Internet giant Google has signed up to the Privacy Shield, a framework designed to facilitate the transfer of personal data between the EU and US by businesses. Data storage and software provider Dropbox has also self-certified under the Privacy Shield. The companies are the latest major US technology businesses to sign up to …
OUT-LAW.COM, 28 Sep 2016

Did last night's US presidential debate Wi-Fi rip-off break the law?

The host of the first presidential debate on Monday night, Hofstra University in New York, may have broken the law and could be in line for a huge fine. Reporters at the event were appalled to find that among the heavily marked-up items they were offered – $150 to rent a lamp, anyone? – was a $200 charge for a "secure wireless …
Kieren McCarthy, 27 Sep 2016

Don't let banks fool you, the blockchain really does have other uses

Analysis It is a truth universally acknowledged that executives in the financial sector are capable of making the most exciting innovations boring, and in this respect their approach to the blockchain has been exemplary. During 2008's financial crash, a nine-page paper titled Bitcoin: A Peer-to-Peer Electronic Cash System [PDF] was …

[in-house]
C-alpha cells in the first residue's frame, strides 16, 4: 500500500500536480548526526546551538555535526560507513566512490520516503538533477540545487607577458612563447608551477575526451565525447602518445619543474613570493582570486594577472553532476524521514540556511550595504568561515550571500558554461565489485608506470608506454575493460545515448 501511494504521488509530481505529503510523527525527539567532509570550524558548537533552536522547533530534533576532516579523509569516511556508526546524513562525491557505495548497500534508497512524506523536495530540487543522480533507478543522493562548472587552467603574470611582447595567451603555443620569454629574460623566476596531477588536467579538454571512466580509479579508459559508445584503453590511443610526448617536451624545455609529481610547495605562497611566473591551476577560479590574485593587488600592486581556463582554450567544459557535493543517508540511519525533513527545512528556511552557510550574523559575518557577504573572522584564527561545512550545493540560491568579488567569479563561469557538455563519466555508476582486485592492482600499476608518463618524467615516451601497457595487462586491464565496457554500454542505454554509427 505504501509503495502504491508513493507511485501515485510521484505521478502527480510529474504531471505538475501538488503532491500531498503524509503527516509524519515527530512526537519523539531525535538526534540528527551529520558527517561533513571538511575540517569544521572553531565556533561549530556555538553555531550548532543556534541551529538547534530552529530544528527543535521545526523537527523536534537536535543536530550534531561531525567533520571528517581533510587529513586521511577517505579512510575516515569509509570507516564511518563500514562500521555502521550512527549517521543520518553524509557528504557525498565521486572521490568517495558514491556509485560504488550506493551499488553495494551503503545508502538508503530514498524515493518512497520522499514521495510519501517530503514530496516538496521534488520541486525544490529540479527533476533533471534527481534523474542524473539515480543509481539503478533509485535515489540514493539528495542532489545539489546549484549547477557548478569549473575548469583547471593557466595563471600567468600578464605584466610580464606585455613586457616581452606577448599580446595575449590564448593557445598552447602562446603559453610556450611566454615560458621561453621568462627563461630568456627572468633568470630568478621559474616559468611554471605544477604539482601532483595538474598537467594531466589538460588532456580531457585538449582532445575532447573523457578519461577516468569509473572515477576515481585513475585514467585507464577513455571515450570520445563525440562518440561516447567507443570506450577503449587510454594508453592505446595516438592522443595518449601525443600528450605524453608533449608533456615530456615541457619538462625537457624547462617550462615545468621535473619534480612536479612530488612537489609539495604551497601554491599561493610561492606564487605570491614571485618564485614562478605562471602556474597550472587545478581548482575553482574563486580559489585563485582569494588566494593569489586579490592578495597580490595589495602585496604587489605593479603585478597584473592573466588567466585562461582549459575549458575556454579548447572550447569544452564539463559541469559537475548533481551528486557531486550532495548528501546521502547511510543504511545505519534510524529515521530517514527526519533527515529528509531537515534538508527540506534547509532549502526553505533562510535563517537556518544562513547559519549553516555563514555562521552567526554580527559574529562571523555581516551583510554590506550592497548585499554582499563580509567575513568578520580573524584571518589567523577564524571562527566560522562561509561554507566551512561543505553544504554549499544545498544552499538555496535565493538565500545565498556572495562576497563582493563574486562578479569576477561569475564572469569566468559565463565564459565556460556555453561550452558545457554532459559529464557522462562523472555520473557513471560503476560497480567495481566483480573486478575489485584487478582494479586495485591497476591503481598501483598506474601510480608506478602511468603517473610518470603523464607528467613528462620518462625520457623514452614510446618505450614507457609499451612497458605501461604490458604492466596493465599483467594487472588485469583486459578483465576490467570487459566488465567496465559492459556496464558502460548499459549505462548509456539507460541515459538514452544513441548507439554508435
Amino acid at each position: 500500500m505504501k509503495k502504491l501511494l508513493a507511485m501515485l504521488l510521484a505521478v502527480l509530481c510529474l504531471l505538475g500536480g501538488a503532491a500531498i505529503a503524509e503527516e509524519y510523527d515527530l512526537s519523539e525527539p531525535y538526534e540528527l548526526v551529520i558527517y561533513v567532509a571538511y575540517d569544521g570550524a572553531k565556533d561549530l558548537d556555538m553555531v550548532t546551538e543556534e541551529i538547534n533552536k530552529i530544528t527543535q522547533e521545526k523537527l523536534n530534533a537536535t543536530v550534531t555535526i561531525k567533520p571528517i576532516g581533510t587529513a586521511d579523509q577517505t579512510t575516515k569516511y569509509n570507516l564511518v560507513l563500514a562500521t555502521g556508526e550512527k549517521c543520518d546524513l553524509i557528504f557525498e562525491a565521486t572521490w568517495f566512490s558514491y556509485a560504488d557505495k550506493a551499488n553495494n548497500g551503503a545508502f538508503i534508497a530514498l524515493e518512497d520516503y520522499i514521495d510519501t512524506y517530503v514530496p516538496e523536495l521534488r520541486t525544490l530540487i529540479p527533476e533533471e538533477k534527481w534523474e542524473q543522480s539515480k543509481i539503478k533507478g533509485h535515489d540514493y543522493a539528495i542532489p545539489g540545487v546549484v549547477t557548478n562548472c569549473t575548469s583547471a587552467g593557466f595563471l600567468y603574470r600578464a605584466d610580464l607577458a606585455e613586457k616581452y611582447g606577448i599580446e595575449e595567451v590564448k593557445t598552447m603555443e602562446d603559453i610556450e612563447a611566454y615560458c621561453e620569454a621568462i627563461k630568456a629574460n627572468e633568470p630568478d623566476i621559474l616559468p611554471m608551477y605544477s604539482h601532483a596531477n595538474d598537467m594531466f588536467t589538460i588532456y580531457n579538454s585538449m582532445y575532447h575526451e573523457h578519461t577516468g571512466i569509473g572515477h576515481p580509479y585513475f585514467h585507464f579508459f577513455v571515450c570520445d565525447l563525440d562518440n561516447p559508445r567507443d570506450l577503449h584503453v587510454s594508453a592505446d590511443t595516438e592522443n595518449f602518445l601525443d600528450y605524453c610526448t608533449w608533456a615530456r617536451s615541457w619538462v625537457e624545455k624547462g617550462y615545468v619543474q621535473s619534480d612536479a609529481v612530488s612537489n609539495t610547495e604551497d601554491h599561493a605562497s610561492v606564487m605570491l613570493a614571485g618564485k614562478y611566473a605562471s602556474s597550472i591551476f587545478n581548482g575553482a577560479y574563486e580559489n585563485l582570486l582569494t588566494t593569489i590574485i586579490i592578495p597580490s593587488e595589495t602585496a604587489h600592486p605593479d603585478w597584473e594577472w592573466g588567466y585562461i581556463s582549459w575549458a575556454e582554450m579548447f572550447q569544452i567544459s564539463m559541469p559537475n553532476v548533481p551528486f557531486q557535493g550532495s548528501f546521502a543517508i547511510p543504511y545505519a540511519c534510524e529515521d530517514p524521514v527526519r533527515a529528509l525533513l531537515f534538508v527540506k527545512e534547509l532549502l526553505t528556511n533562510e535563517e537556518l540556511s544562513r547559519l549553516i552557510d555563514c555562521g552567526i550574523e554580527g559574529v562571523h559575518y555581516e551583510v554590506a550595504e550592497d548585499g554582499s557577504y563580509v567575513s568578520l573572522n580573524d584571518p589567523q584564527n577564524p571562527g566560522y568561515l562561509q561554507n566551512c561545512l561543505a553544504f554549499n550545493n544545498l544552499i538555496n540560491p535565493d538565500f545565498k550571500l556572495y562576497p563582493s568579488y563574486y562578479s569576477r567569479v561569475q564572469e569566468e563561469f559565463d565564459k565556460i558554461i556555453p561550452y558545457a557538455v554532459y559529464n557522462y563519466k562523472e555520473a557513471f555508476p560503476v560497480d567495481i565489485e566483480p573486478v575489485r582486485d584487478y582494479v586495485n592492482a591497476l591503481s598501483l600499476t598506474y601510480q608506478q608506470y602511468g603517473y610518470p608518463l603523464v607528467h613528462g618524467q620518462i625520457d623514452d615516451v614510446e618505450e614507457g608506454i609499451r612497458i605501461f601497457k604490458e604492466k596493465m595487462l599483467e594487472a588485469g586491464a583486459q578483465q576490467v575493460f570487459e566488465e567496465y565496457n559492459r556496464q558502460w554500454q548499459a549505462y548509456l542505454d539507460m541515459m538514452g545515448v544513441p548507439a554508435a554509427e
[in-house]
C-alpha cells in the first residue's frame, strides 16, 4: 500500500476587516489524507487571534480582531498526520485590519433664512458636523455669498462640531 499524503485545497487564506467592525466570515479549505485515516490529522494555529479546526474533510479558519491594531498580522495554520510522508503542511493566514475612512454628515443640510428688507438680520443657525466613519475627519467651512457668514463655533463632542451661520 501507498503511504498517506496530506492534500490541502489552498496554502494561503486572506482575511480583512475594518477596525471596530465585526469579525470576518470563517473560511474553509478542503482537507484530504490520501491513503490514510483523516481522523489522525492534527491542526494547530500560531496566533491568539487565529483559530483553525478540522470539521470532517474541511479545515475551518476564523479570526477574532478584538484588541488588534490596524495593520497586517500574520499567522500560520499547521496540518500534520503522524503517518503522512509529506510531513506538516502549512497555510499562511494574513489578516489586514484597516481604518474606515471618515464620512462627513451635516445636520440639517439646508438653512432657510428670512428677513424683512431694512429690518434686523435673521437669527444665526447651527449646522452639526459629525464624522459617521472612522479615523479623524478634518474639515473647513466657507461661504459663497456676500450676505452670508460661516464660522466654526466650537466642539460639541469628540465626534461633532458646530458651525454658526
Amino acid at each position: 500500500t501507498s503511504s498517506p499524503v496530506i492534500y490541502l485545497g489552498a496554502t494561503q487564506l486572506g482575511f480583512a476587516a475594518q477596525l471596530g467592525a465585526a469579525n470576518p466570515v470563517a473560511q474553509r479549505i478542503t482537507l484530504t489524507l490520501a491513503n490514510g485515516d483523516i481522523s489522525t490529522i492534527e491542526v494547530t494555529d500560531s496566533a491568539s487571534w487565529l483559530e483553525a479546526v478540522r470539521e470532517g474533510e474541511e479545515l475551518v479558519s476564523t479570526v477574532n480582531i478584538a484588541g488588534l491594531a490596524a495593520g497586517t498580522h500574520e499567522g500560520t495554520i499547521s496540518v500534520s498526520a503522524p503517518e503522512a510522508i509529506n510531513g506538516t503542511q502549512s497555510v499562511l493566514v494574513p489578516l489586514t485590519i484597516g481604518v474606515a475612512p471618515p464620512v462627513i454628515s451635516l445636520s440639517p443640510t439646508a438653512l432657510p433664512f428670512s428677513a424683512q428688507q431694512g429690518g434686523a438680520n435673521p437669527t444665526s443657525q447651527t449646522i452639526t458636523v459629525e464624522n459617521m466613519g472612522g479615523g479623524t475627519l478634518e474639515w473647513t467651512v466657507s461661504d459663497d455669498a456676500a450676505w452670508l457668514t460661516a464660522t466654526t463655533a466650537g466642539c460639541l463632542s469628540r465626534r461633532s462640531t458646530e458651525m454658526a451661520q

Photo by GongTo / Shutterstock

US Labor Dept accuses CIA-backed Palantir of discriminating against Asian engineers

America's favourite Big Brother-backed unicorn, Palantir Technologies, is being sued by the US Department of Labor (DoL) for alleged discrimination against Asian job applicants. Announcing the lawsuit, the DoL says it wants to “end the company’s alleged discriminatory hiring policies and practices.” The department has the …
Fibre, image via Shutterstock

Watch out, Openreach: CityFibre swallows Redcentric's network for £5m

Plucky Openreach challenger CityFibre has gobbled £5m worth of service provider Redcentric’s network - adding 137km of fibre to the upstart’s network. The deal will extend CityFibre’s growth by three more cities to 40, a move it reckons positions it as an "increasingly powerful national competitor to BT Openreach.” The biz …
Kat Hall, 26 Sep 2016

The Great British domain name rip-off: Overcharged .uk customers help pay for cheaper .vodka

UK domain name holders are being overcharged while the company behind it wins contracts by undercutting the market in what may be illegal market abuse. In recent months, Nominet has signed a number of contracts with commercial operators of dozens of internet extensions ranging from .boston to .vodka. More deals are in the …
Kieren McCarthy, 26 Sep 2016

Winners and losers: Here's who made the cut for mega TP2 framework

A public sector contracts fat cat and some household PC brands are among the suppliers that failed to directly win a place on a mega pan-government hardware and software framework contract, according to a preliminary list seen by The Register. The Technology Products (TP) 2 agreement, worth up to £4bn over four years, is due …
Paul Kunert, 23 Sep 2016
IT Crowd's Roy: "Have you turned it off and on again?"

Sysadmin gets 5 years for slurping contractor payments to employer